Berkeley city workers handled more than 100 requests related to flooding, and more than 30 calls for tree-related issues, Thursday during a large storm that has been sweeping the Bay Area, authorities said.
Berkeley’s annual disaster preparedness event is coming up next month with activities to teach residents how to handle kids and pets in an emergency, as well as general skills.
A magnitude 6 earthquake shook many people awake in Berkeley at 03:20:44 a.m. on Sunday Aug. 24.
A brand new interactive fair is coming to Berkeley this weekend, aimed to help residents get prepared for disaster with a focus on children and pets.
The city of Berkeley has brought back its popular “free dumpster” program to turn a neighborhood desire for free garbage hauling into a passion for disaster preparedness activities.
This weekend, about 30 Berkeley community members are slated to complete a 20-hour training provided by the city to give them the skills to organize on their own when disaster strikes and ensure they’re ready with crucial information when emergency crews arrive. The CERT academy, run by the Berkeley Fire Department, is a city program that brings free training to Berkeley residents, who can then go on to take more specialized classes and share information with their neighborhood groups. The weekend training program teaches participants how to set up a chain of command structure and organize into key groups with the aim of turning a chaotic situation into order. Training modules include fire suppression, search and rescue operations and disaster first aid. Earlier this year, Berkeleyside reporter Emilie Raguso was invited to participate in the training course. Scroll down to see her photographs from the May event to see what some local residents will experience this weekend. Learn more about the Berkeley CERT program here. (more…)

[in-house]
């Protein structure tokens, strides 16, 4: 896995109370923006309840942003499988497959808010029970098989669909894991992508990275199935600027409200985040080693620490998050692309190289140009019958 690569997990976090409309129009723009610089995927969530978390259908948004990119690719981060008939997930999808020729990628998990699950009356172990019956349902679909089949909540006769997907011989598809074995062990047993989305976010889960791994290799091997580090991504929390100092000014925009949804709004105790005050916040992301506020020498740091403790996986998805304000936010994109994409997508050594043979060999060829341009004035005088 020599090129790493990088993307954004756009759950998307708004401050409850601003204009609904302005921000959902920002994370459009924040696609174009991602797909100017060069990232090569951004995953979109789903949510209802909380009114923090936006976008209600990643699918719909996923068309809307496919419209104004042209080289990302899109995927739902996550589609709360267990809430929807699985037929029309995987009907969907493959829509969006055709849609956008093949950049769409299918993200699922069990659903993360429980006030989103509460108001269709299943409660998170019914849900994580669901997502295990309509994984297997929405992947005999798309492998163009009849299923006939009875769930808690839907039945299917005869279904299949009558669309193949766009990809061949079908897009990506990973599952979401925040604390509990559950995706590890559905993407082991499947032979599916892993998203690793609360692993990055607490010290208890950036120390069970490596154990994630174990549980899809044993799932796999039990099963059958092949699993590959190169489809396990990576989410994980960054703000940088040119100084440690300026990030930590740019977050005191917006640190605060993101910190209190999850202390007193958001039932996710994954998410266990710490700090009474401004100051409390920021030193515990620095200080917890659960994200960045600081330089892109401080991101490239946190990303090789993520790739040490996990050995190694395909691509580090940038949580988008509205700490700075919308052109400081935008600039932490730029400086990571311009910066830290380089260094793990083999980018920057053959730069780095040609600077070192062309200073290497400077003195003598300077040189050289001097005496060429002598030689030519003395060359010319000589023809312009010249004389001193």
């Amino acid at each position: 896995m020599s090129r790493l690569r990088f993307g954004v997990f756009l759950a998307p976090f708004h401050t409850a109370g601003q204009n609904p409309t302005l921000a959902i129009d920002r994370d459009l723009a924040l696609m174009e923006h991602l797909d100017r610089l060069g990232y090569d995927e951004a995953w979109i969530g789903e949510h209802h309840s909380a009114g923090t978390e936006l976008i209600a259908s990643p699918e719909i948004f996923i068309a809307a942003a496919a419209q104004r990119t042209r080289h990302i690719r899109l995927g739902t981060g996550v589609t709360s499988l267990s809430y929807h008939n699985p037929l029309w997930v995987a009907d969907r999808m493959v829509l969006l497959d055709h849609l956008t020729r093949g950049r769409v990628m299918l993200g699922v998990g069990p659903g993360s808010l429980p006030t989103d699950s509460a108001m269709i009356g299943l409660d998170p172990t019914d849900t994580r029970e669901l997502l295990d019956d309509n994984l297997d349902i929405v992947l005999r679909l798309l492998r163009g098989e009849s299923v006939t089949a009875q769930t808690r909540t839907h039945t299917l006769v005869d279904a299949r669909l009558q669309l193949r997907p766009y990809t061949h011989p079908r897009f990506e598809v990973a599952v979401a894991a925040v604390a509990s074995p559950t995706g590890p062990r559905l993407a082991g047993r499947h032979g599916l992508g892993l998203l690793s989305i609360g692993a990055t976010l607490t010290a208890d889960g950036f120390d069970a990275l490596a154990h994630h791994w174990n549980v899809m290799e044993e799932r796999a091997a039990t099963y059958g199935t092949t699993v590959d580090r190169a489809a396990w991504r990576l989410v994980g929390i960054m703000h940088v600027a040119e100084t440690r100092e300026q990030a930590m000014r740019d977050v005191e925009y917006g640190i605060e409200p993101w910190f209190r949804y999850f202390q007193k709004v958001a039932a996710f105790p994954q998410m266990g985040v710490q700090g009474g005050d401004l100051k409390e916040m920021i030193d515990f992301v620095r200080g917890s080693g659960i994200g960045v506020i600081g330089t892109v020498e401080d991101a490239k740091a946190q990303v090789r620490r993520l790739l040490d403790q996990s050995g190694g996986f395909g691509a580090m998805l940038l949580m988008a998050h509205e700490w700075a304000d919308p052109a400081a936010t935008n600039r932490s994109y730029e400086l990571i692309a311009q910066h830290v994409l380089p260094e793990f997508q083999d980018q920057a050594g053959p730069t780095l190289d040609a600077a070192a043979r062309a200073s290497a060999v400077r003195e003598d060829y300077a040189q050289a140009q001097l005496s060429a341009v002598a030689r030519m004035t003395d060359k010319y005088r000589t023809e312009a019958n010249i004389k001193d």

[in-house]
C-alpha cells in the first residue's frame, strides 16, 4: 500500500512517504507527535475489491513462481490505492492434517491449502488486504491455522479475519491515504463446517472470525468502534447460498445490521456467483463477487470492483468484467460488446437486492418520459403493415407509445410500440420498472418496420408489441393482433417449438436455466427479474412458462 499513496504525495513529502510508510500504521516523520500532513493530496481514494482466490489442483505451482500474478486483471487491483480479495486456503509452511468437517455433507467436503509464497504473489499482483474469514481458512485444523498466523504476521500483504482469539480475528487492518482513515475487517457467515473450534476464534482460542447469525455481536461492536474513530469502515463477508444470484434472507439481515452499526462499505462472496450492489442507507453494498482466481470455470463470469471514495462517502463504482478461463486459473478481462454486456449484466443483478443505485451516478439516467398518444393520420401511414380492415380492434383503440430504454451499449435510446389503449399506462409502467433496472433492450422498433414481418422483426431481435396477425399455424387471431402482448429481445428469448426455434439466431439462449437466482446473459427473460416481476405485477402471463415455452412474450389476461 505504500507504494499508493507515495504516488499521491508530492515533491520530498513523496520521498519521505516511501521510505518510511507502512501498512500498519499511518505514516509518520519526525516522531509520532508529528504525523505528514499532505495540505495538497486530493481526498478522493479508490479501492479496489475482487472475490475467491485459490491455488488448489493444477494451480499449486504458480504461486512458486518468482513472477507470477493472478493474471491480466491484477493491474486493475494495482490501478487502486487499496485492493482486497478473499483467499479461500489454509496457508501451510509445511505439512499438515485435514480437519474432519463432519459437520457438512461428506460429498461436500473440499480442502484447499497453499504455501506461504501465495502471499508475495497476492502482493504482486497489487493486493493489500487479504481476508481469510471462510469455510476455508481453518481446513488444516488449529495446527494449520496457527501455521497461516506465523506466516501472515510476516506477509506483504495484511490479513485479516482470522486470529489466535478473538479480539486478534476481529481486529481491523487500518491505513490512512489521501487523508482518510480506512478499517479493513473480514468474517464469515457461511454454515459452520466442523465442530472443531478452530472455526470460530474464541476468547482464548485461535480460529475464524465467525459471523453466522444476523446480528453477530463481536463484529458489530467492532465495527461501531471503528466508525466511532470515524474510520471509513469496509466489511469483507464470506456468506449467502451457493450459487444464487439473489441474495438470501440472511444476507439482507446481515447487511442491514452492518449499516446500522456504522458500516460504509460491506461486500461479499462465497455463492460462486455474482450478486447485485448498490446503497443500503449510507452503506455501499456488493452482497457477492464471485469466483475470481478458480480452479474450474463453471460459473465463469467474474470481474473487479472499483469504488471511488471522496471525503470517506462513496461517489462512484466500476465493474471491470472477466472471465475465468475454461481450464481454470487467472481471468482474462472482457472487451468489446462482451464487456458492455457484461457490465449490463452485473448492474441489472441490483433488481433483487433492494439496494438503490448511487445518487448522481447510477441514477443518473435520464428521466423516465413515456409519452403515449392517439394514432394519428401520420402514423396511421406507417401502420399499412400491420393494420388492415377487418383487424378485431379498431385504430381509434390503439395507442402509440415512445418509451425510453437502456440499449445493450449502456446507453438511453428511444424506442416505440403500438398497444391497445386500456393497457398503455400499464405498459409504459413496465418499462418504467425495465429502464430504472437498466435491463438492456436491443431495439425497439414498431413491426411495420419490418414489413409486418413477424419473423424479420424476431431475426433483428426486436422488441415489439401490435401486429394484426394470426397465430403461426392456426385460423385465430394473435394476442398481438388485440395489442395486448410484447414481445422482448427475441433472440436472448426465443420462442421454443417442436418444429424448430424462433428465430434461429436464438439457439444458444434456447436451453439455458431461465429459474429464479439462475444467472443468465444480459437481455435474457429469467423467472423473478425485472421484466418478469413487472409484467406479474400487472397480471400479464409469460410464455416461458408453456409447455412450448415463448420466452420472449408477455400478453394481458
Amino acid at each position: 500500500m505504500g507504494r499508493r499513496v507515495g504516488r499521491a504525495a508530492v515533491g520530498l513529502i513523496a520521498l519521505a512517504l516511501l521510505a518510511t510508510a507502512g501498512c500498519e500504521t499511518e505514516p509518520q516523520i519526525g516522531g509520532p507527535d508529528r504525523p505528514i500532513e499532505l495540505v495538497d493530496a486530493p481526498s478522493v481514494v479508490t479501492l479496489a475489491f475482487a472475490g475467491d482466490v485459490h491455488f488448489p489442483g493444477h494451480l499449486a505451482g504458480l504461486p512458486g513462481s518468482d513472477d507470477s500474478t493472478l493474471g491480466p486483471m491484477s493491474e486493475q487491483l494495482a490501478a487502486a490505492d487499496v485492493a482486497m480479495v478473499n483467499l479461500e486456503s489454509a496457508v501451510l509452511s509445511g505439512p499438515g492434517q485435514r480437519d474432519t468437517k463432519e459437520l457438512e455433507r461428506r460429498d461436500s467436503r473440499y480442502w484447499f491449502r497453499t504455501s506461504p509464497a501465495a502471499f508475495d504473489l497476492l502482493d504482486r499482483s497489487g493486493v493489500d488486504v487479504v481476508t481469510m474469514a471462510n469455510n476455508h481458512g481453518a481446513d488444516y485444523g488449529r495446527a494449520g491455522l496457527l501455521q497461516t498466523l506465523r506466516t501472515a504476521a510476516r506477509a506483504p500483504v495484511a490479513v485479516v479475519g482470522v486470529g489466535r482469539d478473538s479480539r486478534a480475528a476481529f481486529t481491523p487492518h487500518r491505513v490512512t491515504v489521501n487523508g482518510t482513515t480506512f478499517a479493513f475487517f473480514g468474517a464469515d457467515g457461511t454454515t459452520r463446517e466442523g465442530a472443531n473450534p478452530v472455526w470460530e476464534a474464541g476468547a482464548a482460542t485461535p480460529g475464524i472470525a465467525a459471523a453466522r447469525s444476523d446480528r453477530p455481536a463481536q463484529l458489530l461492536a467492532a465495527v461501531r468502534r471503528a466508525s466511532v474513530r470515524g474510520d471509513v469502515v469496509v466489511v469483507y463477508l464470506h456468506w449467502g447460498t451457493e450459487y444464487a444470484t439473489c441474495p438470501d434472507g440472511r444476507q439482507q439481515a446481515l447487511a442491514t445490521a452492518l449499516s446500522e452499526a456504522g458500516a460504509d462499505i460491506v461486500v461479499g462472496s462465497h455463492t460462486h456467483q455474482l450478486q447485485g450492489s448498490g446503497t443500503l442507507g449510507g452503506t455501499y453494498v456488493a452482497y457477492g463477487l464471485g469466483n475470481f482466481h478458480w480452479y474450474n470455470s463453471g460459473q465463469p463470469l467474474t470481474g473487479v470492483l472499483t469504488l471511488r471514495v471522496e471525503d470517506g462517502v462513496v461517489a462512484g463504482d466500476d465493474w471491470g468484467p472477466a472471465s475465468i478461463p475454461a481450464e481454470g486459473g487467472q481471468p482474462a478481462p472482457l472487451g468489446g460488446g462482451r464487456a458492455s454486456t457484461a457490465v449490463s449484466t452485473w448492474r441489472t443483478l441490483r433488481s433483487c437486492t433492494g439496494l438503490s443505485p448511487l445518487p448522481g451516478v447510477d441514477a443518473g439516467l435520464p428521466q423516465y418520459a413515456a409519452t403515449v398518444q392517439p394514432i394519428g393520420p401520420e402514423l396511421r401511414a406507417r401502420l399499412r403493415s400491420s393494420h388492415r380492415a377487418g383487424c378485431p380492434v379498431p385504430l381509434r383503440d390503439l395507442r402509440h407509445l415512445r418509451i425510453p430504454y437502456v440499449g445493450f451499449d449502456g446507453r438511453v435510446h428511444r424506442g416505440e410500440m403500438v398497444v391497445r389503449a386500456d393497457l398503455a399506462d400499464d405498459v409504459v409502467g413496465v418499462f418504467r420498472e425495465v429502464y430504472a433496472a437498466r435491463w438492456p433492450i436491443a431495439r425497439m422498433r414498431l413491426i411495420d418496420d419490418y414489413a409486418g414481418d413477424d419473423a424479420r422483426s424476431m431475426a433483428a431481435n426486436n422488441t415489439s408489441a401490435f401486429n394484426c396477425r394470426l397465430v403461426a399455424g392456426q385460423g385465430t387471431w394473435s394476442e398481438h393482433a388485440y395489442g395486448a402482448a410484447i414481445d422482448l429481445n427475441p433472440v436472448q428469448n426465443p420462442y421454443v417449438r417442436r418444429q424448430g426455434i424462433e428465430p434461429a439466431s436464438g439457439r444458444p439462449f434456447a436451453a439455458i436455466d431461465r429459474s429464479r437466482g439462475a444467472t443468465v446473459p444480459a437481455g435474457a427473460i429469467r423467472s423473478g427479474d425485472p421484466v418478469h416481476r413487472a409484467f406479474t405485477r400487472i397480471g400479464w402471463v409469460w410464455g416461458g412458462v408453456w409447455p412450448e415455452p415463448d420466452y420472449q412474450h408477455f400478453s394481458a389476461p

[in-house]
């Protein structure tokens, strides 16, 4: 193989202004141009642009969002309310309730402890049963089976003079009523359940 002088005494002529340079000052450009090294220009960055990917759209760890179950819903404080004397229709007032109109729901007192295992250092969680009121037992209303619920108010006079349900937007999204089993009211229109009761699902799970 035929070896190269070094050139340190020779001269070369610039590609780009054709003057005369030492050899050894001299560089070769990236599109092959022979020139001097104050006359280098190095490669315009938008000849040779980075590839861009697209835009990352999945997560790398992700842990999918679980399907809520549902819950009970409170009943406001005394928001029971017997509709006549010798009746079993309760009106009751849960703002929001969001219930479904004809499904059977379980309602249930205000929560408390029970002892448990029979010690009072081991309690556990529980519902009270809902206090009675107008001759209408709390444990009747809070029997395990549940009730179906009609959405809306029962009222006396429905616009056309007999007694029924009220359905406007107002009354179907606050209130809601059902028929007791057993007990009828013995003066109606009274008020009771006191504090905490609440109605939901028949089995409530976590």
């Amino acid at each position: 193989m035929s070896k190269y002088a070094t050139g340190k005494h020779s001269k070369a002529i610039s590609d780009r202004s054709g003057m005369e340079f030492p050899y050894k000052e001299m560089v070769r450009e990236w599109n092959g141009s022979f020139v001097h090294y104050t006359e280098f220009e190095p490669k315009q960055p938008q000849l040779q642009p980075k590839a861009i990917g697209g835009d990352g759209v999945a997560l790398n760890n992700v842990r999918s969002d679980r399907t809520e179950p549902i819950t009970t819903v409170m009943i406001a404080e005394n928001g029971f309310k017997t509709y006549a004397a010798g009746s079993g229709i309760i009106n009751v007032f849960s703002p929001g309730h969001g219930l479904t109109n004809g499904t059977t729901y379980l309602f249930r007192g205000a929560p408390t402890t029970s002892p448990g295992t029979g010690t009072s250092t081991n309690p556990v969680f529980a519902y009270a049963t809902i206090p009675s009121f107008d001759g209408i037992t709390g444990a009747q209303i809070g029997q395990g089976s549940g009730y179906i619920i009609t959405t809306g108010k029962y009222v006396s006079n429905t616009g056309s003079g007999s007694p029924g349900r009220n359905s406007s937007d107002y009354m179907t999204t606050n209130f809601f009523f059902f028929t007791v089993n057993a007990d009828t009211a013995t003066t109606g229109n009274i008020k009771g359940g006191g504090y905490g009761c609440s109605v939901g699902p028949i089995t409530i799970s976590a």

An estimated 2,000 people took part in a city-wide exercise Saturday to help community members prepare for “the big one.” About 35 neighborhood groups, along with local businesses, the Berkeley Unified School District and members of the Northern Alameda County Amateur Radio team, participated in the earthquake drill, which was organized by the Berkeley Community Emergency Response Team (CERT), a program of the Berkeley Fire Department.
BE PREPARED A 6.9-magnitude earthquake will hit the Hayward Fault on Saturday, Apr. 27 — simulated in a citywide emergency preparedness drill. Sign up on the city page to participate in local neighborhood drills from 9 to 11 a.m. No matter what your level of community emergency response team (CERT) training, you’re welcome to join in the drills, feedback from experts, and then a citywide debriefing. Earthquake prediction remains a field filled with more noise than signal, but seismologists have consistently warned that the Big One is likely to hit the Hayward Fault in the foreseeable future. Read the Berkeleyside article on the emergency drill.
A Berkeley-wide disaster exercise is set to take place later this month, and the city is working hard to get as many people involved as possible.
Berkeley’s City Council Tuesday night debated how the city’s disaster preparedness program has been disproportionately adopted in the hill districts, and left vulnerable — and generally poorer — districts in the flats far behind in terms of both training and allocation of emergency caches.
Did you get a little more ready for the Big One on Saturday? Did you join in Community Emergency Response Teams (CERT) across Berkeley in disaster preparedness exercises? The Vermont Avenue North Neighborhood Association did. Here they are in action, photographed by Nancy Rubin.
Tomorrow morning, a (simulated) 6.9 earthquake on the Hayward Fault hits Berkeley. Do you know what to do in a major disaster?